This book opens 15 years after a horrifyingly brutal assault in which Jentz and a Yale classmate, asleep at an Oregonian campground, were first run over and then attacked by a hatchet-wielding stranger. Jentz first returned to Oregon in 1992 to reclaim the self she lost at 19 and conduct her own investigation into the crime, for which no one was ever prosecuted. Her story is simultaneously riveting and disturbing-not an embellished memoir but a straightforward, chronological account based on notes, crime reports, newspaper accounts, hospital records, lab reports, and the author's own memory of events. Piece by piece and with the help of the suspect's abused former girlfriends and others living in the area at the time, she builds a solid case against her alleged attacker and gains self-confidence and courage, eventually becoming a victims' rights advocate. This eloquent, brilliantly written book addresses random violence in American culture, the justice system, the glorification of those who commit crimes, and the corresponding diminishment of its victims. The pacing and subject matter will keep readers mesmerized throughout the book's nearly 600 pages. An extraordinary story from a gifted writer; strongly recommended for public and academic libraries. [See Prepub Alert, LJ 1/06.]-Lisa Nussbaum, formerly with Dauphin Cty. Lib. Syst., Harrisburg, PA Copyright 2006 Reed Business Information.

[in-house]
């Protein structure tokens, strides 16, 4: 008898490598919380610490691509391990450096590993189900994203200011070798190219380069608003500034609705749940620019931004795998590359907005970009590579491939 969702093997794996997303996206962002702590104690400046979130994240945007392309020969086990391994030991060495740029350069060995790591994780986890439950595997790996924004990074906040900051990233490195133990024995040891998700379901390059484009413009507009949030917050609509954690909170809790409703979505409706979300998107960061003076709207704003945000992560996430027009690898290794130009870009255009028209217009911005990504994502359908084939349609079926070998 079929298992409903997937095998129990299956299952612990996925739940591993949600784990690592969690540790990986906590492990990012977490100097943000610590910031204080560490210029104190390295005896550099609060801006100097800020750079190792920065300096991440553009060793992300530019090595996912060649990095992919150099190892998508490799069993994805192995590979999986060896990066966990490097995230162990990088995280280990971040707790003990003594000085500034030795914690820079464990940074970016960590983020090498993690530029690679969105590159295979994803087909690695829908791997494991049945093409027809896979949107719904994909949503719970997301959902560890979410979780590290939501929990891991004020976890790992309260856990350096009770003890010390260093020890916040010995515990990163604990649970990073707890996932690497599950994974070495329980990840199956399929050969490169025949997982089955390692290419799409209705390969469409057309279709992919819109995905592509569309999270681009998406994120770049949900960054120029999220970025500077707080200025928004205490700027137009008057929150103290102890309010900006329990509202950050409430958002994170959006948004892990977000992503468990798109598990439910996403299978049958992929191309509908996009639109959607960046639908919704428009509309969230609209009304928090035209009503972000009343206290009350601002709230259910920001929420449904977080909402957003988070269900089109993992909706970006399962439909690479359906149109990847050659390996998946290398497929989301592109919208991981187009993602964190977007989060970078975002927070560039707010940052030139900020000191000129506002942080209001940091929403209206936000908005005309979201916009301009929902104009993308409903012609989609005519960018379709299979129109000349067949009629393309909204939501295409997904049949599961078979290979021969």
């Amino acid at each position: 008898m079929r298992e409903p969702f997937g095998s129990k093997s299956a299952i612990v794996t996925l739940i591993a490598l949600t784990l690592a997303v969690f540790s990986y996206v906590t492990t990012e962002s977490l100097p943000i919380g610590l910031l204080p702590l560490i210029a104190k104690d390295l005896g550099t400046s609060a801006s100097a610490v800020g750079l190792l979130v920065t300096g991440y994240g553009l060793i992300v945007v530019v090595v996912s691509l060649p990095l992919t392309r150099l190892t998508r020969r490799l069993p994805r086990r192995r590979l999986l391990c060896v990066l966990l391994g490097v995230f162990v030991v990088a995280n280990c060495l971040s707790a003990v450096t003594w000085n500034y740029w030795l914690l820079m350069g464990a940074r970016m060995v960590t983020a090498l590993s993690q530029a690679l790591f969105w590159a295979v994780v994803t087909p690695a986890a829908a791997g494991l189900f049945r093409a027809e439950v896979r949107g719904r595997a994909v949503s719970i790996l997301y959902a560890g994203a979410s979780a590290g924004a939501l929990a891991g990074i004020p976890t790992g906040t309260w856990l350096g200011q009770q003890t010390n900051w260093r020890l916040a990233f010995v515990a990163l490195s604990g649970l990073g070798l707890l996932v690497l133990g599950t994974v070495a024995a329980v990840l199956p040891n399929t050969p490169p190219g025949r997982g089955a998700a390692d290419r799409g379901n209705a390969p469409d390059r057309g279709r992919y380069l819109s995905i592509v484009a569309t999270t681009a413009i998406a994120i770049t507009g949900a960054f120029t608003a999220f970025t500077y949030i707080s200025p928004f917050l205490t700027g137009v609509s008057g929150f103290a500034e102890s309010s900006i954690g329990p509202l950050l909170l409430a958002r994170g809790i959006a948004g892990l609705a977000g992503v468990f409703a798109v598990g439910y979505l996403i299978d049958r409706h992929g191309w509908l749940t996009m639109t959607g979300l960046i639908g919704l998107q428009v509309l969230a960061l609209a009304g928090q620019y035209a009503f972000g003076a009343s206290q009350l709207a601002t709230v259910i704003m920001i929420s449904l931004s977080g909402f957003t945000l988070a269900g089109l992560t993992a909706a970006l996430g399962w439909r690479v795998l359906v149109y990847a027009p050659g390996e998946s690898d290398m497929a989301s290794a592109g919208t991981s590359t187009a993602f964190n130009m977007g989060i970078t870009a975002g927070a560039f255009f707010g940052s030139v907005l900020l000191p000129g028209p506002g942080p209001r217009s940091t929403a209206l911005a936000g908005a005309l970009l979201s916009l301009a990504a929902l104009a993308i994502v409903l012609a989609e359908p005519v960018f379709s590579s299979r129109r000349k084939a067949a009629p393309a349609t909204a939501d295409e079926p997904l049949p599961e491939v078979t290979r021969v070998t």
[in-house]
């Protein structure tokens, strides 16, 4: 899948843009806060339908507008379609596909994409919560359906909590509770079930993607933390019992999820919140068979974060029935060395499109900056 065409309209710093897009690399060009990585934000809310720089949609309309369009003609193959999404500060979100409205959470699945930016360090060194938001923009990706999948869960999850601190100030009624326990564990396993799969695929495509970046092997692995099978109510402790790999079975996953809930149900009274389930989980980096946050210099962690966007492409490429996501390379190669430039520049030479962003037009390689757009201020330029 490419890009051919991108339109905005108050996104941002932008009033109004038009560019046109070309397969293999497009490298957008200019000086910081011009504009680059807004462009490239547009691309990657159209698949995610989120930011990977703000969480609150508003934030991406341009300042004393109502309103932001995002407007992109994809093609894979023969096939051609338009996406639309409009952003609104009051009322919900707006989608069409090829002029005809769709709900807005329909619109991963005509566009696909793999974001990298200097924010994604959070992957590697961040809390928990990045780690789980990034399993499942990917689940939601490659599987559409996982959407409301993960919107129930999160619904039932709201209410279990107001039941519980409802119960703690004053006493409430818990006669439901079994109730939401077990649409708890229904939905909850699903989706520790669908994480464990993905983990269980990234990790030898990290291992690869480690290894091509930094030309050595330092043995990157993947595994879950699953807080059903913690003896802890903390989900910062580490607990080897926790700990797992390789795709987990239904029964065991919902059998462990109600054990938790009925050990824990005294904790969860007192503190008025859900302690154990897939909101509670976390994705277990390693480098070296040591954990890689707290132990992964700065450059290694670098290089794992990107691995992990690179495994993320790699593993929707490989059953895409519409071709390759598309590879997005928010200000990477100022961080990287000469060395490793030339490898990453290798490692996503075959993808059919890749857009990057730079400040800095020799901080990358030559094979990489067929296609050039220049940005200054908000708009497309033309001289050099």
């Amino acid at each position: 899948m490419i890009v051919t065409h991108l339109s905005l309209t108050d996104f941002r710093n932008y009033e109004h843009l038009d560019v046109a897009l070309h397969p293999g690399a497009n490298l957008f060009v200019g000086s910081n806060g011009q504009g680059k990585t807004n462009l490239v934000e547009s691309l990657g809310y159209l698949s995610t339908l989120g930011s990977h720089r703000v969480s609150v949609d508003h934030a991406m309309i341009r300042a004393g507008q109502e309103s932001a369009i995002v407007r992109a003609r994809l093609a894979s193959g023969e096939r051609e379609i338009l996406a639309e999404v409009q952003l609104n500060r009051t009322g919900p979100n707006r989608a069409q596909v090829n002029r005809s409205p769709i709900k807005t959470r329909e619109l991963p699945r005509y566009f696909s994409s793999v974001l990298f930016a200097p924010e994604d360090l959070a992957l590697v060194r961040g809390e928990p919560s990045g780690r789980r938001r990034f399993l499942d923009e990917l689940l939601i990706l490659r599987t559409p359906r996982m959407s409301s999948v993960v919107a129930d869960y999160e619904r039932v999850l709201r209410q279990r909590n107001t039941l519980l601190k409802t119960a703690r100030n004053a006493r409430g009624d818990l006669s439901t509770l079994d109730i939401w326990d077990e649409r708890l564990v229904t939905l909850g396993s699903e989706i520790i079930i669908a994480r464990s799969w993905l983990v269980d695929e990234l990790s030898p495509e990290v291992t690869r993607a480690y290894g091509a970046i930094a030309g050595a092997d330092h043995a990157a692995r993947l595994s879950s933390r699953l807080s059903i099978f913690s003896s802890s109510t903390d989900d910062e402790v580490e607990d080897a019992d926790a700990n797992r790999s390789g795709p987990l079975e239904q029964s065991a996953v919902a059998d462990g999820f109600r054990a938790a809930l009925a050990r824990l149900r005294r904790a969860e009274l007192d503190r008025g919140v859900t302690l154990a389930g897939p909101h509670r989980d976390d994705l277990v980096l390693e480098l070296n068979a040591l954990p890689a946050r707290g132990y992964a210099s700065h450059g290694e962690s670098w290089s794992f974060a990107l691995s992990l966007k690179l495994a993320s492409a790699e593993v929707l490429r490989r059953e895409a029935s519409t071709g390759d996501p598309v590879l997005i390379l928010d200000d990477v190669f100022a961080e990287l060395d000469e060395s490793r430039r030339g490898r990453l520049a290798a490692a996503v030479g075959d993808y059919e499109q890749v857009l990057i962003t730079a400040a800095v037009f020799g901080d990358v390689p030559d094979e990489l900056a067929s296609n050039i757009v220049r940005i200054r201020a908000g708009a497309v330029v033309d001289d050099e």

Attacked while asleep in a tent during a cross-country bicycle trip, the author returned to Oregon years later to investigate the crime and to search for the assailant, who was never apprehended. The June 22, 1977, attack was grisly. A man drove his pickup through the tent, backed over Jentz and her college roommate Shayna, then went after them with an axe. The author, now a screenwriter, did not see the attacker's face, only his oddly neat cowboy attire. Shayna, who sustained a life-threatening head wound, continues to have no memory of the assault. Jentz is relentless in her pursuit of Dirk Duran (a name that, like others in this account, she has changed), a strikingly handsome but volatile young man who lived near the crime scene, a roadside park called Cline Falls. Some local people suspected Duran because of his unstable, abusive behavior, but, for reasons that the author explores, the police did not investigate him closely. Jentz did. With the help of two committed friends, she interviewed many who knew Duran, including co-workers, relatives and women he'd abused. Eventually, she pieced together not only the details of the crime but also Duran's twisted, vicious history. In one striking scene, years after the attack, Jentz goes to watch Duran's trial on another charge. (The statute of limitations had expired in her own case.) He knows she's been on his trail, and their eyes meet. The author is meticulous about detail; she read countless newspaper articles, court and hospital documents; she drove up lonely, remote roads to find people who might provide only a single nail for the edifice she was erecting. But her overlong account should have been substantially trimmed, and thefrequent passages of pop psychology are amateurish. An emotional piece of investigative work, vitiated in places by prolixity and psycho-cliches.